Luxembourg's government supported space fund is focussed on space resources, but also space technology and the exploration of outer space. Resource scarcity is a driver of funding space resources, or more succintly, funding asteroid mining.
Luxembourg’s vision is to support advanced research activities and technological capabilities in the space sector by utiliising its economic diversification, e.g. fund-friendly legal environment.
The Space Angels Network is nearly 10 years old, has been at the forefront of arranging space investment in the US, but is somewhat restricted to larger investors.
To date they have founded 40 companies, have over 200 members, and have an impressive co-investor line-up including well known Venture Capital companies and pro-space advocates like Larry Page (Google) and Richard Branson (Virgin Galactic).
Seraphim Space has a £50m fund launched in 2016 that is focused terrestrial technology and space applications. Investors come from leading aerospace and space companies. The fund is supported by the UK Space Agency and the European Space Agency.
The fund invests in both software and upstream opportunities, plus technology that uses satellite data, and technology related to the Internet of Things, artificial intelligence, robotics and nanomaterials.
Mutual Space Funds; Based on Mutual Funds model, used in the United State of America. They can be bought and sold like equities and very liquid.
Enterprise Investment Scheme (EIS) and SEIS Space Funds; tax efficient funding for new space companies used in the United Kingdom. EIS Space Funds are currently attracting investors.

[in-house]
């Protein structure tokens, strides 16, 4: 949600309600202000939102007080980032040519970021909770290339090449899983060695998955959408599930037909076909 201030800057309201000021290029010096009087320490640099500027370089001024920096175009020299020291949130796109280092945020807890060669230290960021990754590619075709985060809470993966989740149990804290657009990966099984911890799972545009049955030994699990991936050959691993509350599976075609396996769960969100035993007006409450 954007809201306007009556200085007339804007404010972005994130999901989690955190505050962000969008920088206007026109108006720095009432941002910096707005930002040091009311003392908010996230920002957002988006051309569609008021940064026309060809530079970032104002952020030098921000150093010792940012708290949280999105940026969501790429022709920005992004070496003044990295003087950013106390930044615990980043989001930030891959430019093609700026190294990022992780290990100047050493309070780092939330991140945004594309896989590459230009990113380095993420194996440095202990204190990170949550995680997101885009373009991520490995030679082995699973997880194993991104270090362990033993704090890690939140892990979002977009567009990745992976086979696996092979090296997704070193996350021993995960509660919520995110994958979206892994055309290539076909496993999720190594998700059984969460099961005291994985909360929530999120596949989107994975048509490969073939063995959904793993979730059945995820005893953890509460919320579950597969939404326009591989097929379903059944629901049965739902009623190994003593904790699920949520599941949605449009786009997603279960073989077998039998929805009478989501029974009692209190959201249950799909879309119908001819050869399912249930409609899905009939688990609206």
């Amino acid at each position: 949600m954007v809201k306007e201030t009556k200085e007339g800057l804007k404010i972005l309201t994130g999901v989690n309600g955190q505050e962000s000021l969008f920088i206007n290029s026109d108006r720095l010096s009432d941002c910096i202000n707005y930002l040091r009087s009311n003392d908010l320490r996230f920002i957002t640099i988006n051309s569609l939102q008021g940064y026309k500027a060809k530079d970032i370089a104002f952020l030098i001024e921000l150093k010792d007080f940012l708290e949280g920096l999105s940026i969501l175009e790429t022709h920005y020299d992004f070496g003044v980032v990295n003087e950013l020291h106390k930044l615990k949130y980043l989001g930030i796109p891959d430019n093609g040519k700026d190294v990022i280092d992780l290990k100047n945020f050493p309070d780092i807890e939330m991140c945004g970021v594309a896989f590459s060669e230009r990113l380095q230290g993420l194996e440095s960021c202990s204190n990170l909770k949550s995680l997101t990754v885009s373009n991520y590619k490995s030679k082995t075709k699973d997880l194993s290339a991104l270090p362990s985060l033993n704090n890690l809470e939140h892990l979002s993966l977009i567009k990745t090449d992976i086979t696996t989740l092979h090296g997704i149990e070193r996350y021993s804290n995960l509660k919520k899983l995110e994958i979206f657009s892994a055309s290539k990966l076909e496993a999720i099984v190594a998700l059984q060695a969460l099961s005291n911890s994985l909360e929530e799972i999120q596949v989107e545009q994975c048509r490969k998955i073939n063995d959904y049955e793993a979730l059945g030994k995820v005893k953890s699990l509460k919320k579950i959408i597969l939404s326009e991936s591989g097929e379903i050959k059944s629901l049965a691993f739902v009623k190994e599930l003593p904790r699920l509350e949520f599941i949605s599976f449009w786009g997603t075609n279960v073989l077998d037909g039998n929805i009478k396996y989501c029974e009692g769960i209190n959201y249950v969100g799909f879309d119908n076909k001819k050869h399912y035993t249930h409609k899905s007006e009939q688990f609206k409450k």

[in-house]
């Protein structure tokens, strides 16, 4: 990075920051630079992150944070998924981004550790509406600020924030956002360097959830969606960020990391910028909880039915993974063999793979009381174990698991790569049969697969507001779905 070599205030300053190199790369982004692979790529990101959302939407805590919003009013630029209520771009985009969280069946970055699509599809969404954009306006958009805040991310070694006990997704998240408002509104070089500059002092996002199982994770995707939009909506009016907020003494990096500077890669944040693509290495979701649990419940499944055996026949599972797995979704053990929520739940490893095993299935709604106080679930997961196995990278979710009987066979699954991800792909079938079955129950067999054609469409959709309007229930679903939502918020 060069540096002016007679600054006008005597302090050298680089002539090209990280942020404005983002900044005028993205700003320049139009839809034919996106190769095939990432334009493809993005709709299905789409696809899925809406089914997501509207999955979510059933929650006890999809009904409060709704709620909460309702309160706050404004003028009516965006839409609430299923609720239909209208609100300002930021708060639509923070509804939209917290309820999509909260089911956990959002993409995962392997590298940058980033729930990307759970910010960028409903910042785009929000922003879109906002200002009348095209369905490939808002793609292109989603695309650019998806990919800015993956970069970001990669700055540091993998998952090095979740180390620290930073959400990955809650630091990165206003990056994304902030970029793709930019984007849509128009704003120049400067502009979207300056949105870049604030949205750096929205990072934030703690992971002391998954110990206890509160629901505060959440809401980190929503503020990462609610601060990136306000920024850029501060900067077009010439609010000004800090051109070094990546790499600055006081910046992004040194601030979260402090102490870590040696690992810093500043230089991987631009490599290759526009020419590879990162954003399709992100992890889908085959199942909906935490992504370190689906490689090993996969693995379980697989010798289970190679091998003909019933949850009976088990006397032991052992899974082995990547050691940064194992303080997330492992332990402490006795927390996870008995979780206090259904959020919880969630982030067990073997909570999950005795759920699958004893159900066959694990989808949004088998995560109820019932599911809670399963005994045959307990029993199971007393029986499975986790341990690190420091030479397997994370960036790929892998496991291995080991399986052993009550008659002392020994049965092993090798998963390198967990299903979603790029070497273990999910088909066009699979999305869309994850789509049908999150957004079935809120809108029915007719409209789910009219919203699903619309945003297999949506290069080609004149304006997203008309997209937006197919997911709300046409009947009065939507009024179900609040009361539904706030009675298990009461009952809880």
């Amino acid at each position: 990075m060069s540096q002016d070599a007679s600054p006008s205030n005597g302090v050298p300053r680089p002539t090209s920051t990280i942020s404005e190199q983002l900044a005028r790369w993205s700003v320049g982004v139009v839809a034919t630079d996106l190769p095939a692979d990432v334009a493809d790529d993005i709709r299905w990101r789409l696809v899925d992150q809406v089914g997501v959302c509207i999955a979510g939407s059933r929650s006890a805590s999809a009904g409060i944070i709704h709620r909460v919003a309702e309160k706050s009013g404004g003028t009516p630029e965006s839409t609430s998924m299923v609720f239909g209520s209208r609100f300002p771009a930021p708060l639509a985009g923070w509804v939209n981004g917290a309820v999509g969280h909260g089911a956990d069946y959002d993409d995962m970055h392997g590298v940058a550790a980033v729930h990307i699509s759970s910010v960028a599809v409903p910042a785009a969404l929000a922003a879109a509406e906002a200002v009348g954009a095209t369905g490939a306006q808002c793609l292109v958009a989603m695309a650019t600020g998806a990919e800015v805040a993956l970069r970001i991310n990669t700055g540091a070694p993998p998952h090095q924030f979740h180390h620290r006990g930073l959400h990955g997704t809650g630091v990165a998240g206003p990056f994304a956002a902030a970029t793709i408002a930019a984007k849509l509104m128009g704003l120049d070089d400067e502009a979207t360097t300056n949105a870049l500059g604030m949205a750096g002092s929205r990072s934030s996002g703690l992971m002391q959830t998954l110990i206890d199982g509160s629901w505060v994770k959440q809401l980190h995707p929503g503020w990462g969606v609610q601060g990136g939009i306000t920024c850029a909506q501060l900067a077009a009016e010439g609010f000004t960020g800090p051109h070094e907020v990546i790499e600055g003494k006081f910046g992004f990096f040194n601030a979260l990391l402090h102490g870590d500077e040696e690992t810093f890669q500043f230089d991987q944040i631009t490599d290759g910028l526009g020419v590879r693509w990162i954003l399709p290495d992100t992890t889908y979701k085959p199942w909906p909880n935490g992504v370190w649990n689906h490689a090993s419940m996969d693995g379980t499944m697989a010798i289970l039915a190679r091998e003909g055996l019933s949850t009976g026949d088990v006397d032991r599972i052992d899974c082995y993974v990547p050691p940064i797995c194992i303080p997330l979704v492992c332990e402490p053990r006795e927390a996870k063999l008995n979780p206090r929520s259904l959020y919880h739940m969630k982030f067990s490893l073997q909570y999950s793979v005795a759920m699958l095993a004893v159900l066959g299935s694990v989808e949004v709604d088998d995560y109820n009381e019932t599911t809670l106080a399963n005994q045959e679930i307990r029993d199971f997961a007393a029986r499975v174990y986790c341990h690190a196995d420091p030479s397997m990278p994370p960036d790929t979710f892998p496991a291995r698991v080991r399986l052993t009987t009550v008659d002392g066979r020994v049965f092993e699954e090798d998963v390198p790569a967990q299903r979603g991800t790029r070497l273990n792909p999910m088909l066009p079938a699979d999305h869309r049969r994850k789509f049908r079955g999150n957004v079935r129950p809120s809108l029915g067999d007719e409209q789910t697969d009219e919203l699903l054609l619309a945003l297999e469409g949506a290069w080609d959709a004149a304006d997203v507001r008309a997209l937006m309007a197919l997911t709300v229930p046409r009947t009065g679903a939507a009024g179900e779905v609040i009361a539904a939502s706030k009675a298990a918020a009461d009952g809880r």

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Exchange Traded Funds (ETF) for Space Investing, based on Aerospace ETFs. The goal of a Space ETF would be to track and manage a balance portfolio of aerospace stocks and space stocks. Any space portfolio would have to take into account the risk appetite of investors and their expected return on investment.
Space Investing Companies that operate like a Fund: By nature a fund keeps the investors at arm’s length from management and decision makers, yet a Space Investing Company likes to keep its investors (by way of shares in the space company) part of the process and operates like a fund; investing in and out of selected space companies.
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The hypothetical merging of FinTech and Space 2.0 to create a decentralised fund for space investors based on a high volume of transactions, running on a blockchain based system is possible, and will happen within 5 years. If you are interested in taking part in a blockchain based shareholder participating investing in space, then get in contact with us.